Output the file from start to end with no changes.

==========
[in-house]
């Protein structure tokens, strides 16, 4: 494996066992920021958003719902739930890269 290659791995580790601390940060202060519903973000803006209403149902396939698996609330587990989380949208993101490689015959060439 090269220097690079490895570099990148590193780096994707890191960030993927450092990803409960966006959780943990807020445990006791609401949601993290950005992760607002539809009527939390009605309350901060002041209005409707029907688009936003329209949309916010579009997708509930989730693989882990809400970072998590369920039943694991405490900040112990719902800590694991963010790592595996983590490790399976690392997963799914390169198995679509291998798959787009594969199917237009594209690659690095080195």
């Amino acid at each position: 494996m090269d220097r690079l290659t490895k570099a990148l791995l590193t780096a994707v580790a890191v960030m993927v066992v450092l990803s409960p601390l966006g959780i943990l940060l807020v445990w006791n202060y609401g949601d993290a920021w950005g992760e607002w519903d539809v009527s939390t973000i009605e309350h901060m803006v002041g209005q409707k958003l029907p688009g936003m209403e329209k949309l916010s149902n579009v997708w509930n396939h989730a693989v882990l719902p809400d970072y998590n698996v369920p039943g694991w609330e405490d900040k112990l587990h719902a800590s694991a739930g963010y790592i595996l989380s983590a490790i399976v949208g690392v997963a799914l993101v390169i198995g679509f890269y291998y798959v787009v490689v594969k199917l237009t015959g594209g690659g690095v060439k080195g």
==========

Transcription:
[in-house]
């Protein structure tokens, strides 16, 4: 494996066992920021958003719902739930890269 290659791995580790601390940060202060519903973000803006209403149902396939698996609330587990989380949208993101490689015959060439 090269220097690079490895570099990148590193780096994707890191960030993927450092990803409960966006959780943990807020445990006791609401949601993290950005992760607002539809009527939390009605309350901060002041209005409707029907688009936003329209949309916010579009997708509930989730693989882990809400970072998590369920039943694991405490900040112990719902800590694991963010790592595996983590490790399976690392997963799914390169198995679509291998798959787009594969199917237009594209690659690095080195």
């Amino acid at each position: 494996m090269d220097r690079l290659t490895k570099a990148l791995l590193t780096a994707v580790a890191v960030m993927v066992v450092l990803s409960p601390l966006g959780i943990l940060l807020v445990w006791n202060y609401g949601d993290a920021w950005g992760e607002w519903d539809v009527s939390t973000i009605e309350h901060m803006v002041g209005q409707k958003l029907p688009g936003m209403e329209k949309l916010s149902n579009v997708w509930n396939h989730a693989v882990l719902p809400d970072y998590n698996v369920p039943g694991w609330e405490d900040k112990l587990h719902a800590s694991a739930g963010y790592i595996l989380s983590a490790i399976v949208g690392v997963a799914l993101v390169i198995g679509f890269y291998y798959v787009v490689v594969k199917l237009t015959g594209g690659g690095v060439k080195g």